Questionably accessible

Margaret McCrina, Special to the Chanticleer

So yeah, I’m that girl with two broken legs. And no, there’s no exciting story. My legs were misaligned, so I had corrective surgery to rotate the bones into the proper positions.

My surgery and recovery has taught me a lot, in particular that the term “handicap accessible” is a very loose term that covers a broad range of accessibility. JSU’s Disability Support Service states that their mission is to “ensure equal learning and opportunities […] by increasing the capacity of Jacksonville State University to eliminate physical, programmatic, policy, informational and attitudinal barriers,” but how feasible is it really to be physically disabled on a college campus? Below are some of the issues I’ve come across.

When I first returned to campus I had to be driven to all of my classes, which meant acquiring a temporary handicap permit from UPD. Thankfully, UPD has handicapped parking. They also have a door marked “handicap accessible,” but once you go through the door, there is another door labelled “Authorized Personnel Only” and a flight of stairs leading up. So long story short, I had to be carried into the UPD office.

While we’re on the handicap permit thought, JSU only issues their temporary permits for two week periods. I don’t need a permanent permit, as I’m clearly not permanently disabled, but it is equally clear that I need the permit for much longer than just two weeks. I did manage to work it out with UPD, but it would have been annoying, not to mention difficult, if they had actually made me renew the permit every two weeks.

Handicap parking can also be difficult to find, not because there’s a lack of handicap spaces, but because people blatantly abuse regulations, and there is little enforcement. There have been a few times when handicap parking if full, and then when I finally get up to the door a girl in six inch heels walks to a car parked in handicap parking and drives off.

I have to use the elevators to get to classes and to work, and all of the elevators in the academic buildings are incredibly dubious. The one in Mason has holes in the floor. The one in Stone had a chunk of the ceiling laying on the floor the other day. And all of them shake and creak ominously. Stone’s elevator actually broke down and was unusable for a day or two last week, which fortunately didn’t happen any earlier in the semester, as I would have either not been able to get to work, or I would have had to have called someone to come wheel me up the sidewalk to the second floor.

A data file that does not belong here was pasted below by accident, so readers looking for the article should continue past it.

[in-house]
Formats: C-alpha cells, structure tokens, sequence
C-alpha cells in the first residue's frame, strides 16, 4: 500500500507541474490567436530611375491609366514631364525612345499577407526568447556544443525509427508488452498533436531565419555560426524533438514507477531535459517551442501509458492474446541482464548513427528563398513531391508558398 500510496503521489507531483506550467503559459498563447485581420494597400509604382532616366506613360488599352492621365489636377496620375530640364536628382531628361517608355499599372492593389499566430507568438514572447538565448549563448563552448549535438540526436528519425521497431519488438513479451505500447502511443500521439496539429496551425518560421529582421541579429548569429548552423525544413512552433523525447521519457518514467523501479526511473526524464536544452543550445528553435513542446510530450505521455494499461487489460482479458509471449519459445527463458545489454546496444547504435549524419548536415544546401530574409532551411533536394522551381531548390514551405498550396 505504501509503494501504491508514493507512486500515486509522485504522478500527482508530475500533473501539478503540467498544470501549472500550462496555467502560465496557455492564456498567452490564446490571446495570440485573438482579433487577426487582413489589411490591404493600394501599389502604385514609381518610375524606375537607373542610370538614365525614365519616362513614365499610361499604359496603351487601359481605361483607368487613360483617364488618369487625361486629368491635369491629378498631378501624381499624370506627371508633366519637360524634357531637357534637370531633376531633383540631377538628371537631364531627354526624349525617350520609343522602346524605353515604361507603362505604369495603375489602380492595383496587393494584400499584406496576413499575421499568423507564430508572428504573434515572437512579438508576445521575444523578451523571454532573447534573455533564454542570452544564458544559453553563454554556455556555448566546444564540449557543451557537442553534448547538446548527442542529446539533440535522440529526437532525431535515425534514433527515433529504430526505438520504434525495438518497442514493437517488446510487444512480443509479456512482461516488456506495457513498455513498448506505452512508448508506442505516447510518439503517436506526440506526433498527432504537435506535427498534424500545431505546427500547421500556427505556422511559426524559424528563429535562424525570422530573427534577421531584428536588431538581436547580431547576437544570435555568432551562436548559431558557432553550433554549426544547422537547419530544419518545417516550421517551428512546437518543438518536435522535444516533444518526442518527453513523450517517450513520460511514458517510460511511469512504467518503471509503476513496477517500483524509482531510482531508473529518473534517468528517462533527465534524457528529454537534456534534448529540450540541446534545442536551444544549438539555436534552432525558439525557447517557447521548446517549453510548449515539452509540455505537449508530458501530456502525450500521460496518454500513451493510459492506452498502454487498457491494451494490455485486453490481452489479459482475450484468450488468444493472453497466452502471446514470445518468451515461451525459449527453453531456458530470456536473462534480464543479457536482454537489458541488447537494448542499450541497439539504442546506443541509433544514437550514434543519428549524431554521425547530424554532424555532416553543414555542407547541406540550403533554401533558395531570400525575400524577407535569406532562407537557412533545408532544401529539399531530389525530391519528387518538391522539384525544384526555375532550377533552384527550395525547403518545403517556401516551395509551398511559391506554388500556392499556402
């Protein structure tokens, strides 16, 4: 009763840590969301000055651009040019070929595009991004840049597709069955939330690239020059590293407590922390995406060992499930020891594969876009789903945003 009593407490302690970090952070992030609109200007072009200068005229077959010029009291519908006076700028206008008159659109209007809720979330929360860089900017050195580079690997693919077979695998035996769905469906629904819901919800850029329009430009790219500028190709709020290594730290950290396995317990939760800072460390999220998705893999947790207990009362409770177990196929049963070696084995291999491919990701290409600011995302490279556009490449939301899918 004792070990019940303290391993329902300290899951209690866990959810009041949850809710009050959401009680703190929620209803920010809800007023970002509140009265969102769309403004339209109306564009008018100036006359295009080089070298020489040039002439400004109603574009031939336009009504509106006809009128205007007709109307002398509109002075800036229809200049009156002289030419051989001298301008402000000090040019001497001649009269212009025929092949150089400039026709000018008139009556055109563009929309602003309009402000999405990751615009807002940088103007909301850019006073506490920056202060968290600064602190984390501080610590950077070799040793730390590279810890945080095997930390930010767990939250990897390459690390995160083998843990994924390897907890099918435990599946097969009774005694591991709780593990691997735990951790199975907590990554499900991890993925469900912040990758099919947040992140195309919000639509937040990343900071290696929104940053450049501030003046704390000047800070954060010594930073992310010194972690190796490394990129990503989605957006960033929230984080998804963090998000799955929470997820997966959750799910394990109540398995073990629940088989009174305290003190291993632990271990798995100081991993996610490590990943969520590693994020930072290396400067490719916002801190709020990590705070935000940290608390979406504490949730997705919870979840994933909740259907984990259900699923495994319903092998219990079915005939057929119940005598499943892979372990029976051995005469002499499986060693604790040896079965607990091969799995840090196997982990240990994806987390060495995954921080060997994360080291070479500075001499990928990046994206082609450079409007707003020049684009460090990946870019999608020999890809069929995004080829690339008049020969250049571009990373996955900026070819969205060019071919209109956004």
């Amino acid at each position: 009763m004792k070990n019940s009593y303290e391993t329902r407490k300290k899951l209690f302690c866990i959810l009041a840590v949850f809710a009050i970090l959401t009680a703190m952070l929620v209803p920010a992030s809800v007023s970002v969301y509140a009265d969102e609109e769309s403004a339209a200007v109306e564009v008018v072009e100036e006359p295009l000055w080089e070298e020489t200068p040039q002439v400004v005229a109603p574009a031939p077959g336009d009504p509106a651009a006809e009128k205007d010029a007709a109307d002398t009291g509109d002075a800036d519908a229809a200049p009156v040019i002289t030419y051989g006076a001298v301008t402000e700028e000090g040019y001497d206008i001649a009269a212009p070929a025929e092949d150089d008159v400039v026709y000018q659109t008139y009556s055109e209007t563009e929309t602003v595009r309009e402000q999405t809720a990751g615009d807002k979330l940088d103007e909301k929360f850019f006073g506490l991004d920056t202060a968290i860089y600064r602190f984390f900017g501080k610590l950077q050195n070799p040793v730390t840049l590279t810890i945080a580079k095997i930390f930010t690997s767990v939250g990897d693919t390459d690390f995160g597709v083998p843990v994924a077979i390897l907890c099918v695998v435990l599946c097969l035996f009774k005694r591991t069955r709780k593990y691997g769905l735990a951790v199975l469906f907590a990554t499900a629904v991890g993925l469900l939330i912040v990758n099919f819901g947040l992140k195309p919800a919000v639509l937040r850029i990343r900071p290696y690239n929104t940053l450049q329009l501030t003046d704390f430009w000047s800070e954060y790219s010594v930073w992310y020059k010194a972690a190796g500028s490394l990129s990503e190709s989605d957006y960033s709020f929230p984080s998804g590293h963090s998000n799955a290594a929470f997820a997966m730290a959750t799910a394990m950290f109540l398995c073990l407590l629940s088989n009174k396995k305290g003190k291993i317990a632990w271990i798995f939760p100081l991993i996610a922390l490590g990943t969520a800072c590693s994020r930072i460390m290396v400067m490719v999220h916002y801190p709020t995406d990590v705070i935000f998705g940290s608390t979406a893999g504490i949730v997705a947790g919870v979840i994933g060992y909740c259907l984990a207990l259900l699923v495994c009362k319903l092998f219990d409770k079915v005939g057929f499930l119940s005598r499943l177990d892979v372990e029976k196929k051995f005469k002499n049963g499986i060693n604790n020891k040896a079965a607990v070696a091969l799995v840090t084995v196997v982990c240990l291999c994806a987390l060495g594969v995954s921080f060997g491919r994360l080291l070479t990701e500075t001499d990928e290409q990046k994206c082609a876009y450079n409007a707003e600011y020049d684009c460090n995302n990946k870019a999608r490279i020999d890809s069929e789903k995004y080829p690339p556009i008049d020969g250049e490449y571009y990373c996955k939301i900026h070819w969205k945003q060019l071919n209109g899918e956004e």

In addition to not having well-placed or easily navigable wheelchair ramps, many of the ramps around JSU are in need of repair. The one on the third floor of Stone has a kind of crater at the bottom, which creates a large pool any time there’s a bit of rain, and, as you can imagine, getting your casts wet and then having them soggy for the rest of the day is not pleasant.

The library is largely inaccessible to anyone who is physically handicapped, as the bookcases are so close together that a wheelchair can’t fit down the aisles.

The weighted doors, particularly in the dorms, are a nightmare. Especially in my wheelchair, I was unable to open the door my room or the door the building. Even after I transitioned to the crutches, it was hard to do without help from someone else, as I couldn’t hold the door open while swinging my crutches through.

These are the biggest issues I’ve noticed, and clearly, these are based solely off of my own personal experience. I haven’t been in all the buildings, so I can’t speak for handicap access across the whole campus. I’m also blessed in that I’ve always been able walk a little bit, if push came to shove.

For anyone who is permanently handicapped, I imagine that they would have even greater difficulty than me, and they have all of my respect for doing this day in and day out. You guys are truly awe-inspiring.

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